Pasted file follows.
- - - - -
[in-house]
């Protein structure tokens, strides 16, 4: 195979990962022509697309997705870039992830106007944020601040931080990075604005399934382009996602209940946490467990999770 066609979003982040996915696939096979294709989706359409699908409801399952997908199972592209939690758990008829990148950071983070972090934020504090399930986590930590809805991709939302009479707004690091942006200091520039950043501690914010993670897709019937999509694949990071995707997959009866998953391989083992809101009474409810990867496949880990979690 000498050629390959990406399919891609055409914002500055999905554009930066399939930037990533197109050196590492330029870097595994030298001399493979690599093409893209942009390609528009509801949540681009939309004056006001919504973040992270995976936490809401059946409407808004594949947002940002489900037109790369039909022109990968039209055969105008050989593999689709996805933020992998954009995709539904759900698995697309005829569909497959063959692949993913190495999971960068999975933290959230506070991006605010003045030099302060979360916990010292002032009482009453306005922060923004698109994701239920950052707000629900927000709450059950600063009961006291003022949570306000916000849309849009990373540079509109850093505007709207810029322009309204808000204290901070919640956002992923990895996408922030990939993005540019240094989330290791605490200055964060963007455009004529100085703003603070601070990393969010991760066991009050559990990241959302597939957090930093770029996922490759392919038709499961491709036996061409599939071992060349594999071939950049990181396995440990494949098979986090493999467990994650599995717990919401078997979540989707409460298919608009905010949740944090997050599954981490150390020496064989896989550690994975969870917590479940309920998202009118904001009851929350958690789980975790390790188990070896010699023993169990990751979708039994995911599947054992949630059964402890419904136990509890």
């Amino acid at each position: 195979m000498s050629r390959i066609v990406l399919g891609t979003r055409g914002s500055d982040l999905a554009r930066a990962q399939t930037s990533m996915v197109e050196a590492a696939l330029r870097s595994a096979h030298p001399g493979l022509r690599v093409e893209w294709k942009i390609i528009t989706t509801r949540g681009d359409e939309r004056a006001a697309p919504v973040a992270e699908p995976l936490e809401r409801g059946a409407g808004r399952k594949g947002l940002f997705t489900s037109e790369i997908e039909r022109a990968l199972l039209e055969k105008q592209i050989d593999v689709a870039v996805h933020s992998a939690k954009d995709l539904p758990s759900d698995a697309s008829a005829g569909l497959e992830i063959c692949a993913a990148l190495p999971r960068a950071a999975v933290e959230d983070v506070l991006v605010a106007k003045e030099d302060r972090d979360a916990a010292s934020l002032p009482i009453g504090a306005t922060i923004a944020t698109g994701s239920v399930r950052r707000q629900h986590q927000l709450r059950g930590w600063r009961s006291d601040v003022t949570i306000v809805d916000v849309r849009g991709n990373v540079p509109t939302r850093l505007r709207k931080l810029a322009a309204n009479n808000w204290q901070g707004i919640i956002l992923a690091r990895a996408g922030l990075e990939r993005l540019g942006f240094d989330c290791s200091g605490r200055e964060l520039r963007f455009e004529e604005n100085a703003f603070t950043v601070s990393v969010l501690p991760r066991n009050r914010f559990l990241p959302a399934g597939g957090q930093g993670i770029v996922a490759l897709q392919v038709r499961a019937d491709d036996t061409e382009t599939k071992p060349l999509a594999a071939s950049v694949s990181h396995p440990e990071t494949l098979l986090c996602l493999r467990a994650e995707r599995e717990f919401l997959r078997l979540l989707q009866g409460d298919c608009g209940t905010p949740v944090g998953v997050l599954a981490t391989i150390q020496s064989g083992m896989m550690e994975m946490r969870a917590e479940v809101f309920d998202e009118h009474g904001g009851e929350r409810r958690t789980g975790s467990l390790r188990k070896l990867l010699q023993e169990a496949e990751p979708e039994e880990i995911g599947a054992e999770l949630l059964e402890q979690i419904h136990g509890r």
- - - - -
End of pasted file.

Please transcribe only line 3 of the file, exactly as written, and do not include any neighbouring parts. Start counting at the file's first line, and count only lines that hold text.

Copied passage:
């Amino acid at each position: 195979m000498s050629r390959i066609v990406l399919g891609t979003r055409g914002s500055d982040l999905a554009r930066a990962q399939t930037s990533m996915v197109e050196a590492a696939l330029r870097s595994a096979h030298p001399g493979l022509r690599v093409e893209w294709k942009i390609i528009t989706t509801r949540g681009d359409e939309r004056a006001a697309p919504v973040a992270e699908p995976l936490e809401r409801g059946a409407g808004r399952k594949g947002l940002f997705t489900s037109e790369i997908e039909r022109a990968l199972l039209e055969k105008q592209i050989d593999v689709a870039v996805h933020s992998a939690k954009d995709l539904p758990s759900d698995a697309s008829a005829g569909l497959e992830i063959c692949a993913a990148l190495p999971r960068a950071a999975v933290e959230d983070v506070l991006v605010a106007k003045e030099d302060r972090d979360a916990a010292s934020l002032p009482i009453g504090a306005t922060i923004a944020t698109g994701s239920v399930r950052r707000q629900h986590q927000l709450r059950g930590w600063r009961s006291d601040v003022t949570i306000v809805d916000v849309r849009g991709n990373v540079p509109t939302r850093l505007r709207k931080l810029a322009a309204n009479n808000w204290q901070g707004i919640i956002l992923a690091r990895a996408g922030l990075e990939r993005l540019g942006f240094d989330c290791s200091g605490r200055e964060l520039r963007f455009e004529e604005n100085a703003f603070t950043v601070s990393v969010l501690p991760r066991n009050r914010f559990l990241p959302a399934g597939g957090q930093g993670i770029v996922a490759l897709q392919v038709r499961a019937d491709d036996t061409e382009t599939k071992p060349l999509a594999a071939s950049v694949s990181h396995p440990e990071t494949l098979l986090c996602l493999r467990a994650e995707r599995e717990f919401l997959r078997l979540l989707q009866g409460d298919c608009g209940t905010p949740v944090g998953v997050l599954a981490t391989i150390q020496s064989g083992m896989m550690e994975m946490r969870a917590e479940v809101f309920d998202e009118h009474g904001g009851e929350r409810r958690t789980g975790s467990l390790r188990k070896l990867l010699q023993e169990a496949e990751p979708e039994e880990i995911g599947a054992e999770l949630l059964e402890q979690i419904h136990g509890r």